Controller module 100 is shown having a user interface 115 and display 560. The user interface 155 comprises a keypad. In alternative implementations, the user interface 155 may be a microphone for speech recognition, a pressure sensitive touch screen using thin film transistors (TFT), or some similar device or combination of devices for inputting information (not shown). The display 560 is used to provide information to the user of the controller module 100 regarding application data transfer, memory device activities, and data retrieval. Alternatively, the display 560 may be incorporated into the user interface 115 utilizing a TFT screen or some similar device, allowing for both display and receipt of information.
 The embodiments shown in FIGS. 1-4 may also be implemented as shown in FIG. 6. FIG. 6 shows memory A and B seated in a memory storage module 600 to facilitate acceptance of standardized form factor memories. In this example, memories A, B are each microdisk drives inserted into the memory storage 600. Alternatively, any manner of small form factor memories may be utilized in memory storage module 600, including a smartmedia card, memory stick, multimedia card or a miniature card format. Although memory A and memory B are inserted in one end of the memory storage module 600, they may be inserted on different sides of memory storage 600. For example, the memories may be inserted on a top side or bottom side rather than on the end. The memory storage module 600 connects to the controller module 605 through electrical connectors 610 on the controller module 100 and memory storage module 600 (memory storage module 600 side not shown). The memories may be left exposed at their ends, or memory storage cover 640 covers slots for memory A and B to protect them from damage. Alternatively, protection may be provided in a different mechanical configuration such as a pair of individually hinged or otherwise engaging covers for receiving memories, or memories A and B may individually disengage from memory storage module 600 from the exterior positions locating memory A and memory B.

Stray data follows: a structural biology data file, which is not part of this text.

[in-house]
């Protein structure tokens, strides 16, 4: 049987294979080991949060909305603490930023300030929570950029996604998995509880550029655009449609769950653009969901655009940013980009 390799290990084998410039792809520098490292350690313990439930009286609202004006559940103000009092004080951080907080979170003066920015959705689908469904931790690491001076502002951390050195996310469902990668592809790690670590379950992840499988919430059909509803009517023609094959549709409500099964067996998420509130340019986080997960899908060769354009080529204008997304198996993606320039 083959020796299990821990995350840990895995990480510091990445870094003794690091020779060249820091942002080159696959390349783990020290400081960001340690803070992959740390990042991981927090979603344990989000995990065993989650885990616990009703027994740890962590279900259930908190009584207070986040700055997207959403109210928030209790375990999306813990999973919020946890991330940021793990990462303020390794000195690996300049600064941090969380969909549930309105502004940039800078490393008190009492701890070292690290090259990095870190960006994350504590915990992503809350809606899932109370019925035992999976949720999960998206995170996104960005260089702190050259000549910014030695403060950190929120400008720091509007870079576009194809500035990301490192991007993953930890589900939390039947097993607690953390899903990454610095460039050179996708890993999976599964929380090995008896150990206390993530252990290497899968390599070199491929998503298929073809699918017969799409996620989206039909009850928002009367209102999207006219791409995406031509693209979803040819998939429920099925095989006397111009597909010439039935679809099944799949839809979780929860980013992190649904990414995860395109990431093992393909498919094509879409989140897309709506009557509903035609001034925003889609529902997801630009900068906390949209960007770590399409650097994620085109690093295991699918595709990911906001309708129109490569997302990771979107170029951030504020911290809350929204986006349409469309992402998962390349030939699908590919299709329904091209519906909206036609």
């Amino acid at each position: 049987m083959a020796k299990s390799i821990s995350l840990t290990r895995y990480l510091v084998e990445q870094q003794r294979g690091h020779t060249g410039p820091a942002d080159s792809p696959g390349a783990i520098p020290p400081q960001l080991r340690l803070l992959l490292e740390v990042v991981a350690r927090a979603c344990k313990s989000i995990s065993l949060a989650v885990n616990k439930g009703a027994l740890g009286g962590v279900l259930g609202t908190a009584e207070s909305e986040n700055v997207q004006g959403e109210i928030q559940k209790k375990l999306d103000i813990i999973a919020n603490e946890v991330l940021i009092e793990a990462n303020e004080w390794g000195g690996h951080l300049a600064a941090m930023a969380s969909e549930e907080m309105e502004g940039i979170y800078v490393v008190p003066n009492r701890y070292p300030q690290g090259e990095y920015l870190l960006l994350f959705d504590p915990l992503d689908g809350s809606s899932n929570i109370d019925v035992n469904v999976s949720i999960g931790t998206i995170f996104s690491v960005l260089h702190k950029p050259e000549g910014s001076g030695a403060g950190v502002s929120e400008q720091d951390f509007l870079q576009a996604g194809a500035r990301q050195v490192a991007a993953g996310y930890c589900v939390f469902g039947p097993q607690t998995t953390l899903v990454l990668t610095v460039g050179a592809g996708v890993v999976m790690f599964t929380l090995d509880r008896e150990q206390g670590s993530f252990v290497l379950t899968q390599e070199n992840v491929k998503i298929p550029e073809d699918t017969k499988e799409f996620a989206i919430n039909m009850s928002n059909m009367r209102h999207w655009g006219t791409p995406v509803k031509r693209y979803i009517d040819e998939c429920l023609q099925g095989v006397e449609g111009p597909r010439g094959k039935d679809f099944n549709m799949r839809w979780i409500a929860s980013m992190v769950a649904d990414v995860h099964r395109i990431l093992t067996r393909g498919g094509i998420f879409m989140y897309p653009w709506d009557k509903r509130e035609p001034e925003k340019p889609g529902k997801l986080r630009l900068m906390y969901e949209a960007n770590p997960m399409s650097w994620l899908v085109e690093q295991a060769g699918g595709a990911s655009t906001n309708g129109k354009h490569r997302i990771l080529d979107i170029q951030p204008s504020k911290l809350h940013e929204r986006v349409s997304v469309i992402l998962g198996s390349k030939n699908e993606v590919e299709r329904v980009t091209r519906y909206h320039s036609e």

Referring to FIG. 7, the controller module 605, application module 165 and memory storage module 600 are shown in a different configuration with respect to each other. Namely, the memory storage module 600 is connected between the application module 165 and controller module 605 using the electrical connectors (515, 130) and mechanical connectors (120, 135) (labels in FIG. 2). Also, in this configuration, access to memory A and memory B is from the top of memory storage module 600 rather than from an end.